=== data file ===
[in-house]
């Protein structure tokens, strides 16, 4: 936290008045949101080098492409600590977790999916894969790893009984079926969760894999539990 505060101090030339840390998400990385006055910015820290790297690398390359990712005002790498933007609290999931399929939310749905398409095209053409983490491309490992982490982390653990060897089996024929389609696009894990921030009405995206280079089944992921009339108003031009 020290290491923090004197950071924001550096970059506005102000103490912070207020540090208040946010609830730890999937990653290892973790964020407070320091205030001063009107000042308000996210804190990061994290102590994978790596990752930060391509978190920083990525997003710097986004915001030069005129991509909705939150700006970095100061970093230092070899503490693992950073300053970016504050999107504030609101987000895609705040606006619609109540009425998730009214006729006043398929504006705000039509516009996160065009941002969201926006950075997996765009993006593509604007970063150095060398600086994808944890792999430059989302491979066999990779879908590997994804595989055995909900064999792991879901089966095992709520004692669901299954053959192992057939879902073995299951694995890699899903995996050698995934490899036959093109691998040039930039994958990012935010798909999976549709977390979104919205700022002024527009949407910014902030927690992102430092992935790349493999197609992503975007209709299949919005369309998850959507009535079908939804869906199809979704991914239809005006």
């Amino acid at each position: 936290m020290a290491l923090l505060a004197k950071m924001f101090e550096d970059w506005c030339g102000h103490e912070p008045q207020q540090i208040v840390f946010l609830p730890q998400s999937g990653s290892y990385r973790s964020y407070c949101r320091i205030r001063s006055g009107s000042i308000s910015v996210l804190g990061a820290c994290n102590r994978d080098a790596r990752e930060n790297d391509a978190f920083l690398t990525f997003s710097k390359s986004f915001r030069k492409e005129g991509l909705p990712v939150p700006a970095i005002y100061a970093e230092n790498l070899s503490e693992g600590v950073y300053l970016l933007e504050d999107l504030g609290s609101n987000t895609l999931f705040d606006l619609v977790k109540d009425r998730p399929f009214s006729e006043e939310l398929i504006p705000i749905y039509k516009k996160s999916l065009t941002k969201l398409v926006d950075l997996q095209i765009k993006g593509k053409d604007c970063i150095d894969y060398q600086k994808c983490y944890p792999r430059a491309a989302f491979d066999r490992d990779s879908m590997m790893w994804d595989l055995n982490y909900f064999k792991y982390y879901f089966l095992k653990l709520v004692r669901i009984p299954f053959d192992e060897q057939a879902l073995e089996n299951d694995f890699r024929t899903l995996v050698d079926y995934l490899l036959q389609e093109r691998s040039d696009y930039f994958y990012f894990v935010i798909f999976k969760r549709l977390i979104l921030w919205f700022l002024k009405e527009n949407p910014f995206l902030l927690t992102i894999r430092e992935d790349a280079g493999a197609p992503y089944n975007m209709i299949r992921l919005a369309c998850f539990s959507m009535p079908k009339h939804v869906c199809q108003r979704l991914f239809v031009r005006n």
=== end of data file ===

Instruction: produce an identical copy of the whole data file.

[in-house]
């Protein structure tokens, strides 16, 4: 936290008045949101080098492409600590977790999916894969790893009984079926969760894999539990 505060101090030339840390998400990385006055910015820290790297690398390359990712005002790498933007609290999931399929939310749905398409095209053409983490491309490992982490982390653990060897089996024929389609696009894990921030009405995206280079089944992921009339108003031009 020290290491923090004197950071924001550096970059506005102000103490912070207020540090208040946010609830730890999937990653290892973790964020407070320091205030001063009107000042308000996210804190990061994290102590994978790596990752930060391509978190920083990525997003710097986004915001030069005129991509909705939150700006970095100061970093230092070899503490693992950073300053970016504050999107504030609101987000895609705040606006619609109540009425998730009214006729006043398929504006705000039509516009996160065009941002969201926006950075997996765009993006593509604007970063150095060398600086994808944890792999430059989302491979066999990779879908590997994804595989055995909900064999792991879901089966095992709520004692669901299954053959192992057939879902073995299951694995890699899903995996050698995934490899036959093109691998040039930039994958990012935010798909999976549709977390979104919205700022002024527009949407910014902030927690992102430092992935790349493999197609992503975007209709299949919005369309998850959507009535079908939804869906199809979704991914239809005006």
């Amino acid at each position: 936290m020290a290491l923090l505060a004197k950071m924001f101090e550096d970059w506005c030339g102000h103490e912070p008045q207020q540090i208040v840390f946010l609830p730890q998400s999937g990653s290892y990385r973790s964020y407070c949101r320091i205030r001063s006055g009107s000042i308000s910015v996210l804190g990061a820290c994290n102590r994978d080098a790596r990752e930060n790297d391509a978190f920083l690398t990525f997003s710097k390359s986004f915001r030069k492409e005129g991509l909705p990712v939150p700006a970095i005002y100061a970093e230092n790498l070899s503490e693992g600590v950073y300053l970016l933007e504050d999107l504030g609290s609101n987000t895609l999931f705040d606006l619609v977790k109540d009425r998730p399929f009214s006729e006043e939310l398929i504006p705000i749905y039509k516009k996160s999916l065009t941002k969201l398409v926006d950075l997996q095209i765009k993006g593509k053409d604007c970063i150095d894969y060398q600086k994808c983490y944890p792999r430059a491309a989302f491979d066999r490992d990779s879908m590997m790893w994804d595989l055995n982490y909900f064999k792991y982390y879901f089966l095992k653990l709520v004692r669901i009984p299954f053959d192992e060897q057939a879902l073995e089996n299951d694995f890699r024929t899903l995996v050698d079926y995934l490899l036959q389609e093109r691998s040039d696009y930039f994958y990012f894990v935010i798909f999976k969760r549709l977390i979104l921030w919205f700022l002024k009405e527009n949407p910014f995206l902030l927690t992102i894999r430092e992935d790349a280079g493999a197609p992503y089944n975007m209709i299949r992921l919005a369309c998850f539990s959507m009535p079908k009339h939804v869906c199809q108003r979704l991914f239809v031009r005006n």